What would you like to do?
Answer Most likely the song you are referring to is "Melissa" by the Allman Brothers Band. You can always try googling the lyrics.
the alman brothers sand 'sweet melissa'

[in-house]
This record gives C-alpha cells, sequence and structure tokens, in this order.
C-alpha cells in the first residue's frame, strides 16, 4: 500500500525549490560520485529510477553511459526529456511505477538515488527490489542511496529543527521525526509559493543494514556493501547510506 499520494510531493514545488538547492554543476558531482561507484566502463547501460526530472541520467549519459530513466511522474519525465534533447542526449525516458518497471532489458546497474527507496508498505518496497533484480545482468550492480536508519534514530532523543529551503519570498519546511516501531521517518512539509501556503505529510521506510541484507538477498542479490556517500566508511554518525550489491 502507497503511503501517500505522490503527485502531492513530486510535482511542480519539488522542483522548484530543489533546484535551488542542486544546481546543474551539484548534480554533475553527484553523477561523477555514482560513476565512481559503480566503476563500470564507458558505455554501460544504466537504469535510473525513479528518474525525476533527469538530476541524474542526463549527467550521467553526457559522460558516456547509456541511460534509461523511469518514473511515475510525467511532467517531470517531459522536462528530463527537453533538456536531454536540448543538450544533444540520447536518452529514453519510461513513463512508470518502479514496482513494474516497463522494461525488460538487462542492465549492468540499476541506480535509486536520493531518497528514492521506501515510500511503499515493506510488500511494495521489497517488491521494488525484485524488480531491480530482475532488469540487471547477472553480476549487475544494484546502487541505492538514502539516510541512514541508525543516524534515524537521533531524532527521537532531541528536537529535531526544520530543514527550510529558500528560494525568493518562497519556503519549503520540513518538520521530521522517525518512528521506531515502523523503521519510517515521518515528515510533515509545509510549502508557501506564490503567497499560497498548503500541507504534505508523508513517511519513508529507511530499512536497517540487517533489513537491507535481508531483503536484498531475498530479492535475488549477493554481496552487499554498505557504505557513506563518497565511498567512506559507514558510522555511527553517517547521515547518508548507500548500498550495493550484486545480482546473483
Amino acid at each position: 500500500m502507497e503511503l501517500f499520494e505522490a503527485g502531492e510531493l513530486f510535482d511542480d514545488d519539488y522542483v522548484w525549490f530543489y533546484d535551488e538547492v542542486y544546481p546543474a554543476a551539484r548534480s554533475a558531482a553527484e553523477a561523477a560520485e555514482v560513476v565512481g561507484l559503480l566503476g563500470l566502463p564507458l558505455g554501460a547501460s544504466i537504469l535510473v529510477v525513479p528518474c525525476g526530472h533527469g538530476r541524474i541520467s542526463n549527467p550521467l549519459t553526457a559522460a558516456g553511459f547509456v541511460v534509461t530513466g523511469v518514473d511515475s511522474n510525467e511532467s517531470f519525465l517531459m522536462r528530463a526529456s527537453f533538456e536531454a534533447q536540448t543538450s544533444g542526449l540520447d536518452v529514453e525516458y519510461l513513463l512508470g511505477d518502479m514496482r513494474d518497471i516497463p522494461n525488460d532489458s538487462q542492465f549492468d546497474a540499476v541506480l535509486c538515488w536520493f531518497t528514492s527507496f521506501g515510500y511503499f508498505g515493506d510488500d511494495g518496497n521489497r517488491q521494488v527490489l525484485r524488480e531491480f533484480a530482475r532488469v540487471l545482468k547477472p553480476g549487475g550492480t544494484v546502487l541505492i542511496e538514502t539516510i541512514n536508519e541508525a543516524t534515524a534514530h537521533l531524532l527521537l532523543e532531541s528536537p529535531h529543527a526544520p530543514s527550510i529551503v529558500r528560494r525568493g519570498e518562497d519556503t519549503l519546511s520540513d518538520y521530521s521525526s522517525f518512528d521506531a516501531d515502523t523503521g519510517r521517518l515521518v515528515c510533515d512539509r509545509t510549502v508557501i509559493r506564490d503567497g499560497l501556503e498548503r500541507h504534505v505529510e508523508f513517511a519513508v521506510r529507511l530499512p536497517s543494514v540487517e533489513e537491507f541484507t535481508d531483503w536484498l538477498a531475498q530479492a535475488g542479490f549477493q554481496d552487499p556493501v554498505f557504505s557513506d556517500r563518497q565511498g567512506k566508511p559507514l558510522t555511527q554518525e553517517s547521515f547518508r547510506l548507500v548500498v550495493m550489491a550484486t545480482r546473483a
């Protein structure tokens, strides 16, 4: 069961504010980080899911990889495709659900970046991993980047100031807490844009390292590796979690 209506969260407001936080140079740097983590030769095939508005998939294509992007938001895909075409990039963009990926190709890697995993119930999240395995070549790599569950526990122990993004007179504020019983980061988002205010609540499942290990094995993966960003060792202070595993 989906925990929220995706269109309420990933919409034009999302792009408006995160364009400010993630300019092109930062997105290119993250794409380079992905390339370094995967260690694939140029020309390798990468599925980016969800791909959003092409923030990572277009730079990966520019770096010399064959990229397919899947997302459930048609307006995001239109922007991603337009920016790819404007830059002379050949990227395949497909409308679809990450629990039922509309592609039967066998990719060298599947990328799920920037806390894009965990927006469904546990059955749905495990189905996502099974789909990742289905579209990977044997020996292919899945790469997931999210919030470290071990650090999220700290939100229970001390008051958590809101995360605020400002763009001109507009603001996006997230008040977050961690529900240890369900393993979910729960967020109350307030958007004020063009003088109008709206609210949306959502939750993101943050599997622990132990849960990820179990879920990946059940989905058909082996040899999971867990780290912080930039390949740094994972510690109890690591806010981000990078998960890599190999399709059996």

While "Jenna bear87" made a valiant effort at interpreting the "poetry" of Silent Legacy, I'm afraid the dots she connected to make that story weren't on the page to begin wit…h. I'm guessing (and not trying to be condescending) that the "87" in her screen name is the year of her birth and so her frame of reference is (I'm happy to say) of a world where, for the most part, the "Silent Legacy" has abated to an extent. Thus fulfilling the hope expressed in the final verse and has not been passed on to the next generation. Silent Legacy is Melissa Etheridge's coming out anthem appearing on the CD "Yes I Am", the release of which coincided (approximately) with her own public coming out. "Yes I Am" is a rhetorical answer to the question "Are you gay?" stated with pride and no fear. "Silent Legacy" is a metaphor for the homosexual "closet" which through silence is passed unknowingly from one generation of homosexuals to the next. When the lyrics are read through that prism, the dots connect perfectly to create a very powerful and emotional depiction of the pain associated with growing up in this closet; knowing you were gay in a time when it was unthinkable for gay men and women to even acknowledge it to themselves much less to their friends and family. It is to music what Brokeback Mountain is to movies - very simply - a depiction of the self-destructive pain of life in the closet. I'm not going to look at every single line to craft a story, but rather look at the lyrics more generally, through this prism. I assume the character in the song is a woman because, Melissa is a woman, but it is really gender neutral throughout and applicable to any gender. But I will use "she" and "her" as my pronouns. In the first verse, it seems there's a troubled teenager (why?) remembering a time, which after doing something wrong, her parents talked to her about why "stealing matches" was wrong. But now (for some reason), at this point in life, that reasoning is absent in this relationship (again, why?). The loneliness she now feels (imagine the reality of all her other friends being straight, starting to have boyfriends, natural sexual exploration) is again echoed in the third verse as "The natural progression Is the coming of your age, But they cover it with shame and turn it into rage.". This is further amplified by not being able to talk about it with ANYONE in her life. Of her parents, she thinks if she tells them "They will never understand, They will wonder where did THEY go wrong" and she imagines them saying "How could you be so selfish, Why can't you get along (like everyone else - just be like everyone else)". This was a typical belief of people in the closet because it was a typical reaction as recently as the 80's, and 90's. Then we get to the chorus - "And as you pray, in your darkness for wings to set you free, You are bound to your Silent Legacy". This is the first mention of the title words in the song. SILENT because nobody knows this about me, I don't know anyone else in the world like this, no one does. It's not talked about, I alone am like this and there is no one I can trust with this - SILENT. And LEGACY - something passed on to the next generation (of gay men and women - the antidote of which is coming out or the closet - referenced in the last verse) But in the chorus she speaks of the feeling of being bound to this silent legacy. The next 3 verses continue with this teenager's angst at the world around her and her own natural inclinations, searching for answers, craving affection, and so forth, each adding more detail to the pain of this existence, building and building, both musically and lyrically, into a crescendo where all the pent-up rage and shame, that is part of this experience, is finally and gloriously released. Ah - peace at last. The final verse is open to interpretation, maybe the teenager (Melissa) is now grown and possesses the wisdom that comes with age in general and coming out in particular, leaving all of the shame and rage behind and accepting the awesome responsibility of "refusing to pass down" and ensuring future generations of gay children don't have that experience, thus ending the silent legacy. In the Intro of the song, it takes us to the "one room hotel" which is the home the child grew up in but unfortunately did not feel like a home life should. "Once they gave you answers" to "Where did they go wrong" was directed to the parents. Then of course, "why can't you get along" is directed towards the relationship between the daughter and the parents. In the first and second verse, the child is seeing how other parents and families are, where the parents were very loving and they would give advice on life and emotional support. The child is angry and upset because you want the 'loving' parents who listen to your every need, rather than teaching their daughter right from wrong. They automatically judge her every mistake. So this child is struggling with life and understanding. The parents were 'ashamed' of the mistakes the daughter had made and they would turn their shame into rage. In verse three, the child is looking for answers but the parents are not helping the child with advice on life. Every time the daughter did something wrong they would feed her full of guilt rather than sort through the mess and misunderstanding. In the chorus, the "silent legacy" is the fear and not knowing about life. In the final verse, the child is now a mother herself and wont pass onto her child a life of fear, but to tell the child that life is a beautiful thing and it should not be feared and that everyone makes mistakes and to learn from them and not to be ashamed of them or even your personal choices on life. You are your own person.